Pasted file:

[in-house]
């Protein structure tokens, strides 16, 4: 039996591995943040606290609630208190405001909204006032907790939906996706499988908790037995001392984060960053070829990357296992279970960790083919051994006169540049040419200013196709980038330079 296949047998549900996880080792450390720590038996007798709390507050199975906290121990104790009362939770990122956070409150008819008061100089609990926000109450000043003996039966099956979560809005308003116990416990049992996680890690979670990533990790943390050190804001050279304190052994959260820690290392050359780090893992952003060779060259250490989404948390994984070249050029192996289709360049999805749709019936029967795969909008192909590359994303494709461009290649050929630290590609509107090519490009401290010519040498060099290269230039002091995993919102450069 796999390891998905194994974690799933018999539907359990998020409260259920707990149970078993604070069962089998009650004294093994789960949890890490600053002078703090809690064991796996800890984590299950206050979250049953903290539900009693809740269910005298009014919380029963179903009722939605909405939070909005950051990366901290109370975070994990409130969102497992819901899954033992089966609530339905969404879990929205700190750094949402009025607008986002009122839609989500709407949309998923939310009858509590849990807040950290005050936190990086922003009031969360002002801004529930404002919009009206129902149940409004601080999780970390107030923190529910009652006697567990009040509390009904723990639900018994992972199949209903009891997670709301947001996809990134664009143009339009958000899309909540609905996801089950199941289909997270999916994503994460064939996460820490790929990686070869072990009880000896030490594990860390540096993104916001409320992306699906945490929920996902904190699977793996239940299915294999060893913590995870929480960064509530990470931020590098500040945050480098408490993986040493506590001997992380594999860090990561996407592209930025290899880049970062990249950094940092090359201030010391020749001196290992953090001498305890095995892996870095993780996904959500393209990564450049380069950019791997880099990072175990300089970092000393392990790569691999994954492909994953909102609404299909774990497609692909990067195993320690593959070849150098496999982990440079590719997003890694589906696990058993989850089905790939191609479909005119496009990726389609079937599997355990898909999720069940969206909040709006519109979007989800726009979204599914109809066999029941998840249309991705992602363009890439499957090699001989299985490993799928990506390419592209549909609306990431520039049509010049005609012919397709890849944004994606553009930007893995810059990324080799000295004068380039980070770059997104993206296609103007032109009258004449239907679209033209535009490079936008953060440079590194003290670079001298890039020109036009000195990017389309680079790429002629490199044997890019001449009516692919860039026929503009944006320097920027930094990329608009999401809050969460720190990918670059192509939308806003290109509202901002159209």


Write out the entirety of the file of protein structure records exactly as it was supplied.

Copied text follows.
[in-house]
């Protein structure tokens, strides 16, 4: 039996591995943040606290609630208190405001909204006032907790939906996706499988908790037995001392984060960053070829990357296992279970960790083919051994006169540049040419200013196709980038330079 296949047998549900996880080792450390720590038996007798709390507050199975906290121990104790009362939770990122956070409150008819008061100089609990926000109450000043003996039966099956979560809005308003116990416990049992996680890690979670990533990790943390050190804001050279304190052994959260820690290392050359780090893992952003060779060259250490989404948390994984070249050029192996289709360049999805749709019936029967795969909008192909590359994303494709461009290649050929630290590609509107090519490009401290010519040498060099290269230039002091995993919102450069 796999390891998905194994974690799933018999539907359990998020409260259920707990149970078993604070069962089998009650004294093994789960949890890490600053002078703090809690064991796996800890984590299950206050979250049953903290539900009693809740269910005298009014919380029963179903009722939605909405939070909005950051990366901290109370975070994990409130969102497992819901899954033992089966609530339905969404879990929205700190750094949402009025607008986002009122839609989500709407949309998923939310009858509590849990807040950290005050936190990086922003009031969360002002801004529930404002919009009206129902149940409004601080999780970390107030923190529910009652006697567990009040509390009904723990639900018994992972199949209903009891997670709301947001996809990134664009143009339009958000899309909540609905996801089950199941289909997270999916994503994460064939996460820490790929990686070869072990009880000896030490594990860390540096993104916001409320992306699906945490929920996902904190699977793996239940299915294999060893913590995870929480960064509530990470931020590098500040945050480098408490993986040493506590001997992380594999860090990561996407592209930025290899880049970062990249950094940092090359201030010391020749001196290992953090001498305890095995892996870095993780996904959500393209990564450049380069950019791997880099990072175990300089970092000393392990790569691999994954492909994953909102609404299909774990497609692909990067195993320690593959070849150098496999982990440079590719997003890694589906696990058993989850089905790939191609479909005119496009990726389609079937599997355990898909999720069940969206909040709006519109979007989800726009979204599914109809066999029941998840249309991705992602363009890439499957090699001989299985490993799928990506390419592209549909609306990431520039049509010049005609012919397709890849944004994606553009930007893995810059990324080799000295004068380039980070770059997104993206296609103007032109009258004449239907679209033209535009490079936008953060440079590194003290670079001298890039020109036009000195990017389309680079790429002629490199044997890019001449009516692919860039026929503009944006320097920027930094990329608009999401809050969460720190990918670059192509939308806003290109509202901002159209």